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Welfare Reform on the Web (December 2005): Social Security - UK

Benefit of the doubt

R. Rafferty

Roof, Nov/Dec.2005, p.16-21

Government is planning to replace housing benefit tailored to the circumstances of the individual with a flat rate Local Housing Allowance. This will normally be paid to the tenant. If tenants cab find accommodation that costs less than the local housing allowance, they can pocket the difference. The Allowance will only be paid directly to the landlord if the tenant is a likely bad payer. For the scheme to work: 1) Claims will need to be decided promptly by local authorities and 2) tenants will need access to independent housing and money advice. There are concerns that loss of direct payments will discourage landlords from renting to benefits claimants, and that tenants will use the cash for purposes other than paying their rent.

Convoluted benefits system loses 2.6bn a year, say auditors

J. Carvel

Guardian, November 19th 2005, p.14

National Audit Office reports that legislative changes have complicated the benefits system, and exposed it to fraud and error. Potential improvements are identified for the administration of new benefits, and better information sharing is urged.

[See also Times, November 19th 2005, p. 30]

The diversion from 'unemployment' to 'sickness' across British regions and districts

C. Beatty and S. Fothergill

Regional Studies, vol.39, 2005, p.837-854

Around 2.7 million unemployed adults of working age in the UK claim sickness-related benefits and the numbers have risen steeply over time. The very large variation in the numbers across districts and regions points strongly to hidden unemployment, especially in older industrial areas affected by job losses. Paper presents new estimates of the scale of the diversion across all parts of the country.

Fraud and error in benefit expenditure

Committee of Public Accounts

London: TSO, 2005 (House of Commons papers, session 2005/06; HC411)

In 2003/04 the Department for Work and Pensions lost 3bn out of its total expenditure of 109bn to fraud and error, 2bn of fraud and 1bn of error. More recent estimates suggest losses are around the same level. The Department has made progress in reducing fraud, especially in Income Support and Jobseeker's Allowance, but levels of customer error, much of it due to the complexity of the benefit system, have not changed much in recent years. Fraud and error are unlikely to be brought under control without some further action to simplify the rules.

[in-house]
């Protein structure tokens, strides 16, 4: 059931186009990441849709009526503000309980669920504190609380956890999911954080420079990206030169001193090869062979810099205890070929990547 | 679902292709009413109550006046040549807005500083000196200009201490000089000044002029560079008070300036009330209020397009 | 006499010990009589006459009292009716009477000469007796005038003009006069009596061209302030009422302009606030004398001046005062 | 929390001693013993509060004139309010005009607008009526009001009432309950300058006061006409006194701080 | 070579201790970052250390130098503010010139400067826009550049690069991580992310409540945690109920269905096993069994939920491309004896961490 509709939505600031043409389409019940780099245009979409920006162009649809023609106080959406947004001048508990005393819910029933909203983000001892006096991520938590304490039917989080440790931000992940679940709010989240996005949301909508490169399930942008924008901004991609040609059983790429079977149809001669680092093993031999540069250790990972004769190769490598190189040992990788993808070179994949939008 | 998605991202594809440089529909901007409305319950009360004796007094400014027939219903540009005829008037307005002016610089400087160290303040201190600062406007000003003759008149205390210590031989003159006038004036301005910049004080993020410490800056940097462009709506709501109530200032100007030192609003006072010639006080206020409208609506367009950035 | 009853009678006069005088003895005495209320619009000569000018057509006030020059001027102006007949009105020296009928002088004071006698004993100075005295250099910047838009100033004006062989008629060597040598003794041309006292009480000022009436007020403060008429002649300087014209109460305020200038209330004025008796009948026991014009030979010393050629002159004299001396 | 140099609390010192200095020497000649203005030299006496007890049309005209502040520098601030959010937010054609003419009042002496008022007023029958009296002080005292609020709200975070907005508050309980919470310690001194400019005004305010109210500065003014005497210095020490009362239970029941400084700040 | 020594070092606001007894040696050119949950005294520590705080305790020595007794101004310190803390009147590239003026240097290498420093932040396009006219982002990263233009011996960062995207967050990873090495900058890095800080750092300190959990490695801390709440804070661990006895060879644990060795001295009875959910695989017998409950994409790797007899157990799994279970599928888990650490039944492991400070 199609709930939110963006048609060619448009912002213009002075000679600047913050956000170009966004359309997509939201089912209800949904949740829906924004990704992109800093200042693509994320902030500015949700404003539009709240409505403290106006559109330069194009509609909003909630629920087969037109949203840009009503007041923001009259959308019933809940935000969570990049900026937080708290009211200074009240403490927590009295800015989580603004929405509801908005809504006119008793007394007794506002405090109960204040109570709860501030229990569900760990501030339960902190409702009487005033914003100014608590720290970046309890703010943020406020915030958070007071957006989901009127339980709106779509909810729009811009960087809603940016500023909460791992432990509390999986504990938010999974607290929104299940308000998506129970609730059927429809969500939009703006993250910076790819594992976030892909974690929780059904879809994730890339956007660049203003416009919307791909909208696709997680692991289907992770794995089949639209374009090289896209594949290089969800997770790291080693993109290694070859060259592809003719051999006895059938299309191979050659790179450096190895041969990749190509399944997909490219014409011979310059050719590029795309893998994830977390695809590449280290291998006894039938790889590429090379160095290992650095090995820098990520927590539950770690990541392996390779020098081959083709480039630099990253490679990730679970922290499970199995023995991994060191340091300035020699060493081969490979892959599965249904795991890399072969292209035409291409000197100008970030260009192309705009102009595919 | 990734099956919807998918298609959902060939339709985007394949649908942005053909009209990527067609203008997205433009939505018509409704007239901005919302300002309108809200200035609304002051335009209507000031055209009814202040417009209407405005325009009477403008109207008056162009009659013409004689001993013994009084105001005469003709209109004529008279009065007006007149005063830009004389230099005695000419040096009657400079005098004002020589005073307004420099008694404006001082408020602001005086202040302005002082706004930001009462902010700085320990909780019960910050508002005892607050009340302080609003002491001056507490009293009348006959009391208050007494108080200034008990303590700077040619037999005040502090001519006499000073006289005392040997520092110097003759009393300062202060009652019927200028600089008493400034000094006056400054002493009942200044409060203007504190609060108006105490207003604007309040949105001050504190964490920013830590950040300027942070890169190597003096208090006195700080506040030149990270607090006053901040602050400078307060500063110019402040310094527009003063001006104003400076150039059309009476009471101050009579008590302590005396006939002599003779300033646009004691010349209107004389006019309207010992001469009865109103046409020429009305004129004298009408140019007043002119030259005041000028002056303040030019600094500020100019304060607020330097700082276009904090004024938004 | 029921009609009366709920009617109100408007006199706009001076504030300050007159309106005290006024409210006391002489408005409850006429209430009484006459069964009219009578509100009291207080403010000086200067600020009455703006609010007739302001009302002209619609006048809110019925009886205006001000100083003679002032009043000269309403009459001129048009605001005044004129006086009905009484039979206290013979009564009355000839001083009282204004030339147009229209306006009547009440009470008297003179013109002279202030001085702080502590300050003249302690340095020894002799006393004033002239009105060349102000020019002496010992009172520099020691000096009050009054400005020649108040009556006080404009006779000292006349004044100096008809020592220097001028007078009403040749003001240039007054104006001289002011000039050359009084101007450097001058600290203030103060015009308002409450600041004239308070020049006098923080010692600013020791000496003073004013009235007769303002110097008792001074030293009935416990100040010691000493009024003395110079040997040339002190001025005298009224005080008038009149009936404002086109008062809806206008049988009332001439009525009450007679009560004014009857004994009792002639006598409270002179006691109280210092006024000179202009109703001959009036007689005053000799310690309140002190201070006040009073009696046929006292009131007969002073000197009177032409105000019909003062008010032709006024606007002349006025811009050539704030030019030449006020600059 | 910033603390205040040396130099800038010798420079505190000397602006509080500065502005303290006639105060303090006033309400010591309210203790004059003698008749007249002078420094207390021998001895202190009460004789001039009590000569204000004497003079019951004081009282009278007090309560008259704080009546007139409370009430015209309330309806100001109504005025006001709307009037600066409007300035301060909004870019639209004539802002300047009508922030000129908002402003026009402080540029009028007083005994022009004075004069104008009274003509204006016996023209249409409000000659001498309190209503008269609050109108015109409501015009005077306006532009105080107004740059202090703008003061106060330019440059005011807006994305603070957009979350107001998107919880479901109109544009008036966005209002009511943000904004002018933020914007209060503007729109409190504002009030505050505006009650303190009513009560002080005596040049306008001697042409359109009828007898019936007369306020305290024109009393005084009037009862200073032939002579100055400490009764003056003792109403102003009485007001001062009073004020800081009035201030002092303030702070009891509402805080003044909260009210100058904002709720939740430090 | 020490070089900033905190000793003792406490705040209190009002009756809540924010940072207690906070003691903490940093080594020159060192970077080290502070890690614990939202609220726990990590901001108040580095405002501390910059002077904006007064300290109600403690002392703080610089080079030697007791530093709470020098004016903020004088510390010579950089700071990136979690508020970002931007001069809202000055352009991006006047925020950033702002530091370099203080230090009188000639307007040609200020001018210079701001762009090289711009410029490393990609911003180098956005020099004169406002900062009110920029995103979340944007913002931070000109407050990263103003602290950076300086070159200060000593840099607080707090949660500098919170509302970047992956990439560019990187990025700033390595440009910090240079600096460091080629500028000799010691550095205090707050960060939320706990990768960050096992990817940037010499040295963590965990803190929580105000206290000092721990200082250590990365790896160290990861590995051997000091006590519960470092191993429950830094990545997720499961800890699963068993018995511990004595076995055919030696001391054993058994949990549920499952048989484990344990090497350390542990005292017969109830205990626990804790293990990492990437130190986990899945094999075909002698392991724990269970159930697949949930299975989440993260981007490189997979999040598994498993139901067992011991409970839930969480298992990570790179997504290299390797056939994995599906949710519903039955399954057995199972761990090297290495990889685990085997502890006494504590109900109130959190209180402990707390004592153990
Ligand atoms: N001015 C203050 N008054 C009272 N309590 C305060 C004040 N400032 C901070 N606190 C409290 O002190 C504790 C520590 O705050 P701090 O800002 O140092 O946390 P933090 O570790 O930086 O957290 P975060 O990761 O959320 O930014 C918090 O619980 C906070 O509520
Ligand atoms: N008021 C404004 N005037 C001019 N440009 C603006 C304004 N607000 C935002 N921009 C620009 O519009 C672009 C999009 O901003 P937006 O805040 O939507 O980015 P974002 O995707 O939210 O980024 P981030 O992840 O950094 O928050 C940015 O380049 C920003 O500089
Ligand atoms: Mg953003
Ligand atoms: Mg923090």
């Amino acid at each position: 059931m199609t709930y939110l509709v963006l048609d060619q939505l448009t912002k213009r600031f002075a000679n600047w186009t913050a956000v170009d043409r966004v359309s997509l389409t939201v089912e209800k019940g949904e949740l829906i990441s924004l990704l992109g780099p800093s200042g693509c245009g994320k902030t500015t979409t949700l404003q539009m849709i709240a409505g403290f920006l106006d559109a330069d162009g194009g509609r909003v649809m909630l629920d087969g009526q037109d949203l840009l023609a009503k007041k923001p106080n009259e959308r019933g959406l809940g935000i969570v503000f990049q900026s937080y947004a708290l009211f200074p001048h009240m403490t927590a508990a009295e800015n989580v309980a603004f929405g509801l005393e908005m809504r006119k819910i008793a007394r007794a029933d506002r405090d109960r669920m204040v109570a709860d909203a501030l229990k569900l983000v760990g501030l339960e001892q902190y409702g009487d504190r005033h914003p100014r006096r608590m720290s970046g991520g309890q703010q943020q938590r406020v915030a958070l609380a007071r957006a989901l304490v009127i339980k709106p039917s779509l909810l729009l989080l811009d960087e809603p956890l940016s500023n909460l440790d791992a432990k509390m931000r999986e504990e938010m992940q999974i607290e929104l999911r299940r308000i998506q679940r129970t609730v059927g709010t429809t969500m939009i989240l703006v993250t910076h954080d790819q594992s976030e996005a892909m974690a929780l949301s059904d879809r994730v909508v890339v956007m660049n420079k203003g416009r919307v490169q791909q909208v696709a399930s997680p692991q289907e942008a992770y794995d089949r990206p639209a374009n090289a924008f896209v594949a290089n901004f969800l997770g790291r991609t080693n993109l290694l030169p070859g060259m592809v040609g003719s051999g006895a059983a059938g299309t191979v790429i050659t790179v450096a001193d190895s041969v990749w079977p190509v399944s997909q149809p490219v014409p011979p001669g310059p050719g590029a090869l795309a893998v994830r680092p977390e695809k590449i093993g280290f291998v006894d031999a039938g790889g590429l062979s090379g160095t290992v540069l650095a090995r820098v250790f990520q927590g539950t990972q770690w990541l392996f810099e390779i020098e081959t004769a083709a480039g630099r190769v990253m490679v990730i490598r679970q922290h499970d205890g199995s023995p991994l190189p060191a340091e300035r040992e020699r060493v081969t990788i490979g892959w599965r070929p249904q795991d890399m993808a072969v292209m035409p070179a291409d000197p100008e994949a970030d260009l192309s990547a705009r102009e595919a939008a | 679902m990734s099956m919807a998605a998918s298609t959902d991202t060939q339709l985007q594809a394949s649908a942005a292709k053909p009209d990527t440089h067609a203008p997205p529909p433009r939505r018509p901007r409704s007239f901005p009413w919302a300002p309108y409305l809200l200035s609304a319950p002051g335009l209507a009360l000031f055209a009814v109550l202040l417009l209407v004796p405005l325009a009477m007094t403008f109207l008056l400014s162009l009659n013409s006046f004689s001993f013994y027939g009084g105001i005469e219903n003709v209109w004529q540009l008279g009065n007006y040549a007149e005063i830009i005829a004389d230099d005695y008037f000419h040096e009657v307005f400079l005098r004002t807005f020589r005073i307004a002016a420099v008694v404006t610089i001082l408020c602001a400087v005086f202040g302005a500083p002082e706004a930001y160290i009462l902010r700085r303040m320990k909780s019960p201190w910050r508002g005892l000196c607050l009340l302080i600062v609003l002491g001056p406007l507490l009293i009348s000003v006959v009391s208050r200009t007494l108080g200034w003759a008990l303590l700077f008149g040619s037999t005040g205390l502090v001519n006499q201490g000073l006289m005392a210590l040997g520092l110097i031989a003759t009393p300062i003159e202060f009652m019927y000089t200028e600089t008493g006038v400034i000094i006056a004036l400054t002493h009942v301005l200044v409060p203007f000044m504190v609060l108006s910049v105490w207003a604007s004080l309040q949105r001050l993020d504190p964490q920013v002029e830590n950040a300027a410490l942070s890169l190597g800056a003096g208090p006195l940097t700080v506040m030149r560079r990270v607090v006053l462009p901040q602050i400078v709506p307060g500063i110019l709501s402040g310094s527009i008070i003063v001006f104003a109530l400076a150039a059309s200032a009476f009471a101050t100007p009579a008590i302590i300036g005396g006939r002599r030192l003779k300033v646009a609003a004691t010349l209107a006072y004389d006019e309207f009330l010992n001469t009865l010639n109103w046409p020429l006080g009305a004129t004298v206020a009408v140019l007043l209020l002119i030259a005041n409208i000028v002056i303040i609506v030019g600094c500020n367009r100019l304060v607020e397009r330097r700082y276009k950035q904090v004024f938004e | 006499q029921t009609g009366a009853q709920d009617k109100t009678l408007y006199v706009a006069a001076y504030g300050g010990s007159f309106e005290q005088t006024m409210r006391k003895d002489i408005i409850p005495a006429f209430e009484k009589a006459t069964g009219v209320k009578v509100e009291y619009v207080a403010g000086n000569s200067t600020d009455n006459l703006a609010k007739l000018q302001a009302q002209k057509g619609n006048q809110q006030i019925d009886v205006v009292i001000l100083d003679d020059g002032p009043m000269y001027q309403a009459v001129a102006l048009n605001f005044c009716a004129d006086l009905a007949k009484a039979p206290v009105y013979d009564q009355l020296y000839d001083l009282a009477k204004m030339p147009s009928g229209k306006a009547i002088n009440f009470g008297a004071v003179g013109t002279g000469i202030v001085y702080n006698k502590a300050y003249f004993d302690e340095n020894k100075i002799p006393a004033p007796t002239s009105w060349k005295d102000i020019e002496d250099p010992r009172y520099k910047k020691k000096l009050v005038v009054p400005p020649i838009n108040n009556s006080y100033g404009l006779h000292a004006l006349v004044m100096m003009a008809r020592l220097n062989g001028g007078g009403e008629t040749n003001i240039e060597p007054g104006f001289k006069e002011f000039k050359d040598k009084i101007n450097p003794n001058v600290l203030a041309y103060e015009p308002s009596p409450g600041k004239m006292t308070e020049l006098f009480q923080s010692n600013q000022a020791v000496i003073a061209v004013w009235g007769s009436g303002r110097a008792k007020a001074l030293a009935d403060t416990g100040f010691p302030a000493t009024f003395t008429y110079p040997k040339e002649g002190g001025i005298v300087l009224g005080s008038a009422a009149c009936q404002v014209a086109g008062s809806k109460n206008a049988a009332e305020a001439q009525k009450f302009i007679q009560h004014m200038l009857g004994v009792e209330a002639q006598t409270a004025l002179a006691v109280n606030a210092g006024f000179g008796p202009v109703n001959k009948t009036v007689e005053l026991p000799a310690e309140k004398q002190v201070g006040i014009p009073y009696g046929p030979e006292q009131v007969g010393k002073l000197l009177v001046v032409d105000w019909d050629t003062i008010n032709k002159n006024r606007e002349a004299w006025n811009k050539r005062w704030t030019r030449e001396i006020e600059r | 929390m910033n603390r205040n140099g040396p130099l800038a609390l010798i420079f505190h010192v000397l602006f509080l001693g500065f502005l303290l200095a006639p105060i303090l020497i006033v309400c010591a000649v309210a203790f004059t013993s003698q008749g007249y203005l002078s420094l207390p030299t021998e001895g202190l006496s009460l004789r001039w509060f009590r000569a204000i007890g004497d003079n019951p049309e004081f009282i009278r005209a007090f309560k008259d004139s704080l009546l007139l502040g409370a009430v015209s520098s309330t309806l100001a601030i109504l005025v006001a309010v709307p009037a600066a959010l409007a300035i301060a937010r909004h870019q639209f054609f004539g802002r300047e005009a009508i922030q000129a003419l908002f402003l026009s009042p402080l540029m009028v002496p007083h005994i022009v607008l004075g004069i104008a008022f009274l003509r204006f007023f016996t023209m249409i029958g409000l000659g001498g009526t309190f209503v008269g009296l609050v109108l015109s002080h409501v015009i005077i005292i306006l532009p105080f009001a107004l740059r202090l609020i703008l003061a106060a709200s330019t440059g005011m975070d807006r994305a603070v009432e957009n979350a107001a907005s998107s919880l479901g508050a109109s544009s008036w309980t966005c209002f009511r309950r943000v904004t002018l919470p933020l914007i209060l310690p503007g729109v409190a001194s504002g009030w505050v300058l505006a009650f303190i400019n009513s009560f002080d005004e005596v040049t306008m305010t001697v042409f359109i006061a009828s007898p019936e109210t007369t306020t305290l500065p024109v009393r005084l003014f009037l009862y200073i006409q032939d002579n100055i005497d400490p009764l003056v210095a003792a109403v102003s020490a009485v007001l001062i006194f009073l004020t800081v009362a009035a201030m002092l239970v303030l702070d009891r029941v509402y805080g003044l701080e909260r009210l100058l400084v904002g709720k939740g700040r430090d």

Investigating the compliance of Child Support Agency clients

A. Atkinson and S. Mackay

Department for Work and Pensions, 2005 (Research report; 285)

Research explores how non-resident parents make the decision whether or not to co-operate with the Child Support Agency (CSA). Many non-resident parents react negatively to CSA involvement because they view maintenance as an additional burden on top of voluntary contributions to child upkeep. They also associate the CSA with the pursuit of errant fathers, a label they do not apply to themselves. They also resent giving money to their ex-partner and having no control over its expenditure. There is a tendency to over-estimate the extent to which the state will provide for non-resident children through welfare benefits.

A very social problem

J. Hirst

Public Finance, Oct.28th-Nov.3rd 2005, p.20-23

Government is determined to reduce the numbers of people claiming incapacity benefit (IB). To this end, the Department for Work and Pensions (DWP) has launched a range of inter-departmental initiatives, including placing employment advisers in GP surgeries and measures to combat fraud. However, there are concerns that staff cuts at the DWP and its agencies may mean that claimants cannot be given the personalised support they need to return to work. There is also a need for incentives to encourage employers to take on disabled people.

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